Last Updated 22 Jun 2020

Free Will vs. Determination (East of Eden)

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Freewill vs. Determinism Good vs. Evil What makes a decision evil is when it is made completely with regard to others. What makes a decision good is when the person who made it can look back and feel like what he choose was wholly right. It is completely up to a person whether or not they take others into consideration or even decide to look back long enough to care, just like it is up to that person to choose where they go in life. Whether it’s up the "good path" or down the "evil path" isn’t predetermined by god, your bloodlines, or anything else.

Kate chooses her life and decided not to care what others thought or felt and just did what she pleased. Caleb at first was convinced that he did bad thing because of what his mother was, that he would be evil because of her. Sam Hamilton was thought of being bad or evil when he came to Salinas due to the fact that he was Irish and he proved to be one of the kindest characters in the book. Sam would most likely be considered good by anyone who became acquainted with him. Even though he didn't do things they same way as those around him, he did what he looked back on as being right or good in his mind.

He made choices and didn’t let his circumstances rule his life. Even though he was poor and lived on infertile land he worked and tried to change things. He tried to make them the best that he could. When at that time most people believed that the Irish were belligerent drunks that were only good at stealing American jobs and wives. Sam Hamilton changed their views, as Louis told Adam when he brought him up to meet Sam, “he’s a fine worker, and a good blacksmith. " Not only was he a fine worker when it came to inventing things and blacksmithing but he worked at helping others.

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As Adam "drew into himself" Sam tried his hardest to help him, "go through the motions," and finally he ended up having to punch him and insult him to get the man out of his stupor. This violence, which was against his character, should how much he cared for others and Adam. Now if he follows the stereotype set for him he wouldn't have been the great person that we had read about in the book, he had the free will to make himself what he was. Now Kate would have to be the nearly the exact opposite of Sam. She is one of the best characters to illustrate the concept of good and vil. For most of here life Cathy did things that were evil because she thought that, “in the whole world there's only evil and folly," so she had no problems embracing it. But just because she did embrace it and did so many bad things doesn't mean she was purely evil. She did towards the end of the book care about what someone thought about her, “she knew that she didn't want Aron to know. " And in that little time where he dreamed of Aron meeting her as a respectable lady in New York shows that at least one person’s opinion mattered to her.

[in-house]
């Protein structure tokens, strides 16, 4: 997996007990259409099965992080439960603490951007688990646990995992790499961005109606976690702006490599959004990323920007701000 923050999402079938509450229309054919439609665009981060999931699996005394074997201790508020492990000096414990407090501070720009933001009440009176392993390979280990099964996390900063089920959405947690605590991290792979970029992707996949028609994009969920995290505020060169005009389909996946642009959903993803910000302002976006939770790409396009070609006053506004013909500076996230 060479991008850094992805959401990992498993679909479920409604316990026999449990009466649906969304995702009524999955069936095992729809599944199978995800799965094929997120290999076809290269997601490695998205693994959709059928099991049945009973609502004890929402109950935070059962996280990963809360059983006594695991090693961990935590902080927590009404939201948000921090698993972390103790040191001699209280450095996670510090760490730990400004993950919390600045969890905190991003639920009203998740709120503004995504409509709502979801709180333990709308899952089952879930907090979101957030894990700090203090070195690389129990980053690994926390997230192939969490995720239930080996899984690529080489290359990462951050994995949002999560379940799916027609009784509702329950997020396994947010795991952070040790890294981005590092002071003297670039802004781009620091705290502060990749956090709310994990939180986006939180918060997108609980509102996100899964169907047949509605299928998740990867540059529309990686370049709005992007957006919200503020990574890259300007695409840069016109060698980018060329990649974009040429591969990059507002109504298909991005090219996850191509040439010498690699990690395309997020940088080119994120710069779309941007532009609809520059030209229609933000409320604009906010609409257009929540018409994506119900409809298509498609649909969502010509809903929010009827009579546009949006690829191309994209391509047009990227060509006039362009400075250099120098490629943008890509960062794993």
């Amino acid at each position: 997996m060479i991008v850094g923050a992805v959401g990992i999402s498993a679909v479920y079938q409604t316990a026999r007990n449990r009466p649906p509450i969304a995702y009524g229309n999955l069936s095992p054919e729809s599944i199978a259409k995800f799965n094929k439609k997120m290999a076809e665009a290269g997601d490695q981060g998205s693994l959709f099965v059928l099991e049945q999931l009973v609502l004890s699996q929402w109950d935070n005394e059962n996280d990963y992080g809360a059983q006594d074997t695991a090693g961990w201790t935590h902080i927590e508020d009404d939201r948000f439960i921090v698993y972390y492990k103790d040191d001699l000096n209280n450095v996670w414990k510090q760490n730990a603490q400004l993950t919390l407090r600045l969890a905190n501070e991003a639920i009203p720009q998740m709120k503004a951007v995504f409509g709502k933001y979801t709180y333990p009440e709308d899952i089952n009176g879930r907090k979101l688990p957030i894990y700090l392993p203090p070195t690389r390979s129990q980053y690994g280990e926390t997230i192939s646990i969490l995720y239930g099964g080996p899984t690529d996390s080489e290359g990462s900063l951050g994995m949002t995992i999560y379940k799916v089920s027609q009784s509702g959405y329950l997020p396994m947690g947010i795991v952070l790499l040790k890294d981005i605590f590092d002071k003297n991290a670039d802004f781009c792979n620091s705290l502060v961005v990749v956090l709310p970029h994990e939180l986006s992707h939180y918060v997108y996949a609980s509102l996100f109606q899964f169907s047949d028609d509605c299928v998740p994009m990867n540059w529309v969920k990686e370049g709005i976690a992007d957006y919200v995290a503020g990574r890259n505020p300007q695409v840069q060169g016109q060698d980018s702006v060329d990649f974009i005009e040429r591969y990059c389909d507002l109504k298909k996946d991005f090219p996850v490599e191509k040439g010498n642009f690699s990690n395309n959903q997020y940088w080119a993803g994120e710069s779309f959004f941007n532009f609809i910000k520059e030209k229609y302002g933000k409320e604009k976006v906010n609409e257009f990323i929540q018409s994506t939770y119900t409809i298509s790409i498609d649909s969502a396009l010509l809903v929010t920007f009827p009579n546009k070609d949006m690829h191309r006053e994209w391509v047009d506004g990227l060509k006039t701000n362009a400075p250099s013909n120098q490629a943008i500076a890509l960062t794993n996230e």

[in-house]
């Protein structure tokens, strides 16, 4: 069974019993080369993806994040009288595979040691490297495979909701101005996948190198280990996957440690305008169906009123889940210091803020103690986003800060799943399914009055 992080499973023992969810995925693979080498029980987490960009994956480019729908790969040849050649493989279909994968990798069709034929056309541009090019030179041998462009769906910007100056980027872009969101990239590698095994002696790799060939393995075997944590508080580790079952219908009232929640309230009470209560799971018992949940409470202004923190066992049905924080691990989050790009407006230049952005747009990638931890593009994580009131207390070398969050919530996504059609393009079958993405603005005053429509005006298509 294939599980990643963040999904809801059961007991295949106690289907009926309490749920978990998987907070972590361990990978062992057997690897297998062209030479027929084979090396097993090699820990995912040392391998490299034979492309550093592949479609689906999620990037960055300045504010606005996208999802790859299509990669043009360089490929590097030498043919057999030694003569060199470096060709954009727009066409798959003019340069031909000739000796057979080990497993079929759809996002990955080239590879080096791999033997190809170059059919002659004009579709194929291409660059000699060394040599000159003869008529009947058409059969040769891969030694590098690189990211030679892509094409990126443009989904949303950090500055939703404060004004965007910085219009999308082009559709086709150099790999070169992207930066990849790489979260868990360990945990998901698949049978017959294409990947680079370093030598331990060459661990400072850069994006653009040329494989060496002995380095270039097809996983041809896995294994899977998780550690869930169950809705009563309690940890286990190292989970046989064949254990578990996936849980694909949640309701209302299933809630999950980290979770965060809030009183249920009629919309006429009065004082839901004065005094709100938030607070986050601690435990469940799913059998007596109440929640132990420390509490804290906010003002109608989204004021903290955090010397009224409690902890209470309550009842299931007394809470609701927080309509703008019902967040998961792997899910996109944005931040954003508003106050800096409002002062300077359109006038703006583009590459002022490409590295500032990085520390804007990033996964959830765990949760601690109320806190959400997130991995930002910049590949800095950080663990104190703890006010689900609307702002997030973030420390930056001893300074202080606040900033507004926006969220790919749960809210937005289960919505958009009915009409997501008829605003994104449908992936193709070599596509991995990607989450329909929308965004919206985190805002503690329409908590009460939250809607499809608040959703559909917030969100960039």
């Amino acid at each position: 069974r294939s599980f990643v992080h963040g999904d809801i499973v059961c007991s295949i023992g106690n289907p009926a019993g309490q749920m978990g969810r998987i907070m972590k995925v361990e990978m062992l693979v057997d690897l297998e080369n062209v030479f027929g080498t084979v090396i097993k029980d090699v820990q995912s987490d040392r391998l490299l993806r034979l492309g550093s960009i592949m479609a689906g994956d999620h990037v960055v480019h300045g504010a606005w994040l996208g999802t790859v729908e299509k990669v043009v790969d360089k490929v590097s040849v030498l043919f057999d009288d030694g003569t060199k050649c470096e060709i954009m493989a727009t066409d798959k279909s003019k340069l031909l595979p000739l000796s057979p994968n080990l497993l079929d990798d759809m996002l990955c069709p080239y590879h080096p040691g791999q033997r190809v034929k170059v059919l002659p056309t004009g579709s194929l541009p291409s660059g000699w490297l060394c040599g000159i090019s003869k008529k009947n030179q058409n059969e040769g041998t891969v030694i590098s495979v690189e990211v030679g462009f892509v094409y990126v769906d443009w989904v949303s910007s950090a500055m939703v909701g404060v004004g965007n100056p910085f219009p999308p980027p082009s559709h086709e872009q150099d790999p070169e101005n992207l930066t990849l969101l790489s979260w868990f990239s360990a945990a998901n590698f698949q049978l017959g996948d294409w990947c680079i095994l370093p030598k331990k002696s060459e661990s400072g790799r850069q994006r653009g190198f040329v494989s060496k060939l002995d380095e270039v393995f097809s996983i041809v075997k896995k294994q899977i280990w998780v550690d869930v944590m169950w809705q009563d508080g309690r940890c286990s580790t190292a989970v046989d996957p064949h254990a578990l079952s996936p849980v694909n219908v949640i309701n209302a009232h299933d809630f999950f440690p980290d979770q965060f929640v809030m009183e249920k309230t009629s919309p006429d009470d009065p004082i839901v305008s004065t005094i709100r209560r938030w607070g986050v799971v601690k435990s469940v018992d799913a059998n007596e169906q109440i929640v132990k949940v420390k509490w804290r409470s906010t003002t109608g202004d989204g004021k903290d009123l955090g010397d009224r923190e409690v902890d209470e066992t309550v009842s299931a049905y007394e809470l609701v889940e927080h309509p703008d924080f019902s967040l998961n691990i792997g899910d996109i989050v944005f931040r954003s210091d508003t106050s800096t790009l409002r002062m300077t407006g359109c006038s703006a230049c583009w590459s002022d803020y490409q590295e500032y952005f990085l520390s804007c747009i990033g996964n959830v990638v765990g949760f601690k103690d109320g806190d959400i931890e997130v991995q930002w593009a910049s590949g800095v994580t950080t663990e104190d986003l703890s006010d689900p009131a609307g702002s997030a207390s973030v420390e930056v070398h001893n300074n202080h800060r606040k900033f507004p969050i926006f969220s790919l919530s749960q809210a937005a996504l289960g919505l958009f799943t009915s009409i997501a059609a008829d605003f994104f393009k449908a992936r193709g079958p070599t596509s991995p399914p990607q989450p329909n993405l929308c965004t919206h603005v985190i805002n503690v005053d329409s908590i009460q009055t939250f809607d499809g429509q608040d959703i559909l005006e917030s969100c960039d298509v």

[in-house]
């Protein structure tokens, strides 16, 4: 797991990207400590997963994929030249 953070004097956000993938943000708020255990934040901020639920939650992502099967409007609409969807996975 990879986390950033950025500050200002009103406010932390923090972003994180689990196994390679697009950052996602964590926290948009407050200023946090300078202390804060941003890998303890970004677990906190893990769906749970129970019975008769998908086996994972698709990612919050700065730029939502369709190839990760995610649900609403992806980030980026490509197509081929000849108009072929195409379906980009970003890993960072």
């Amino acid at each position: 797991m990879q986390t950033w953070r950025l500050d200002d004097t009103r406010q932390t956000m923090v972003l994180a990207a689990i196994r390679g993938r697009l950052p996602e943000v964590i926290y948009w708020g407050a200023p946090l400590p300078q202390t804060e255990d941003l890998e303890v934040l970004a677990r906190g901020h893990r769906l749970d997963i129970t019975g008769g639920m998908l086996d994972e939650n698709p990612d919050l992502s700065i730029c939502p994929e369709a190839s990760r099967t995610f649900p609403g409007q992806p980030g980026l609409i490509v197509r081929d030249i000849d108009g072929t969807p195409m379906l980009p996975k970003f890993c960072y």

Kate just wasn't extremely pressured by what was expected of her in her circumstances. She in fact thought it better to defy others expectation, like when her parents wanted her to be a teacher, or when Adam tried to make her into the perfect wife. There were many times where she could have settled into a comfortable spot that others determined she fit into but she liked using her free will and choosing where she was going to go. Caleb is something slightly different than his mother, which I'm sure he and everyone else who read the book was happy to find out.

He wanted to be able to look back on his actions and not be ashamed of what he had done. He hated doing the evil things so much when he was young that he prayed for the lord to help him “not be mean. " If determinism was solely true than he probably would have ended up being just as wicked as Kate, like Adam had worried when Cal was a baby. Lee helped a lot in keeping Caleb from following his worst expectations and seeing that he did have a choice in the matter. That just because he had his mothers blood in him didn't mean he was filled with evil, as Lee said, “Whatever you do, it will be you who do it---not your mother. And I think that is exactly right. Kate wouldn't have felt the guilt like Cal did when his brother had died, nor would she have asked Adam for forgiveness. Nothing Caleb did was because of who his mom was. As Steinbeck says, there is only one story in the world; I have to say that I see his point. While good and evil are still a little abstract to from my point of view, it does seem that every story we hear has to do with it. It deals with the characters struggle to determine which side is evil and which side is good and than choosing between the two.

With Cathy it seems she could only see the evil and therefore the choice was an easy one for her because she saw no other. Cal was luckier, or I guess some could say unluckier, because he could see both choices rather clearly and in the end it seemed he was breaking away from the dark side. Now saying that I agree with Steinbeck’s point of view pretty much answers the question on what I think when it comes to free will versus determinism. To have to choice whether you lean towards a certain side you have to exert some version of your own free will either a little or a lot, either way you do.

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Free Will vs. Determination (East of Eden). (2017, Feb 06). Retrieved from

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